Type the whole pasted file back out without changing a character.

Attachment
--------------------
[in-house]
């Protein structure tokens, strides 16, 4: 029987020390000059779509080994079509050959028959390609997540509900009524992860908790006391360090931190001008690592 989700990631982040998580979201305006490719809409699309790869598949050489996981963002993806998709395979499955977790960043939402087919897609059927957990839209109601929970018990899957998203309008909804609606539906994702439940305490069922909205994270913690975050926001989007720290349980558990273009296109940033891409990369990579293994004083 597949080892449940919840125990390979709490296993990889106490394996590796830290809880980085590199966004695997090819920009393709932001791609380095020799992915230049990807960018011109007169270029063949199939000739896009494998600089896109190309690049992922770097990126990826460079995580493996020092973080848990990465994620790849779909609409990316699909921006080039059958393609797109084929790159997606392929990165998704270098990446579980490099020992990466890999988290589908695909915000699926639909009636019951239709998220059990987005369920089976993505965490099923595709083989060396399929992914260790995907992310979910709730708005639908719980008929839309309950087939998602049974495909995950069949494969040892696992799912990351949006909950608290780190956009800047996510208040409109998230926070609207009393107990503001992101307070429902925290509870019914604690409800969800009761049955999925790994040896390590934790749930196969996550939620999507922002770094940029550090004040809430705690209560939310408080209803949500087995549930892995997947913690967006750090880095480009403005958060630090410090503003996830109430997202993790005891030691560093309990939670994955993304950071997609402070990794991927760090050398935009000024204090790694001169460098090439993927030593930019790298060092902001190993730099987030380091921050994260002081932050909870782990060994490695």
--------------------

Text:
[in-house]
């Protein structure tokens, strides 16, 4: 029987020390000059779509080994079509050959028959390609997540509900009524992860908790006391360090931190001008690592 989700990631982040998580979201305006490719809409699309790869598949050489996981963002993806998709395979499955977790960043939402087919897609059927957990839209109601929970018990899957998203309008909804609606539906994702439940305490069922909205994270913690975050926001989007720290349980558990273009296109940033891409990369990579293994004083 597949080892449940919840125990390979709490296993990889106490394996590796830290809880980085590199966004695997090819920009393709932001791609380095020799992915230049990807960018011109007169270029063949199939000739896009494998600089896109190309690049992922770097990126990826460079995580493996020092973080848990990465994620790849779909609409990316699909921006080039059958393609797109084929790159997606392929990165998704270098990446579980490099020992990466890999988290589908695909915000699926639909009636019951239709998220059990987005369920089976993505965490099923595709083989060396399929992914260790995907992310979910709730708005639908719980008929839309309950087939998602049974495909995950069949494969040892696992799912990351949006909950608290780190956009800047996510208040409109998230926070609207009393107990503001992101307070429902925290509870019914604690409800969800009761049955999925790994040896390590934790749930196969996550939620999507922002770094940029550090004040809430705690209560939310408080209803949500087995549930892995997947913690967006750090880095480009403005958060630090410090503003996830109430997202993790005891030691560093309990939670994955993304950071997609402070990794991927760090050398935009000024204090790694001169460098090439993927030593930019790298060092902001190993730099987030380091921050994260002081932050909870782990060994490695």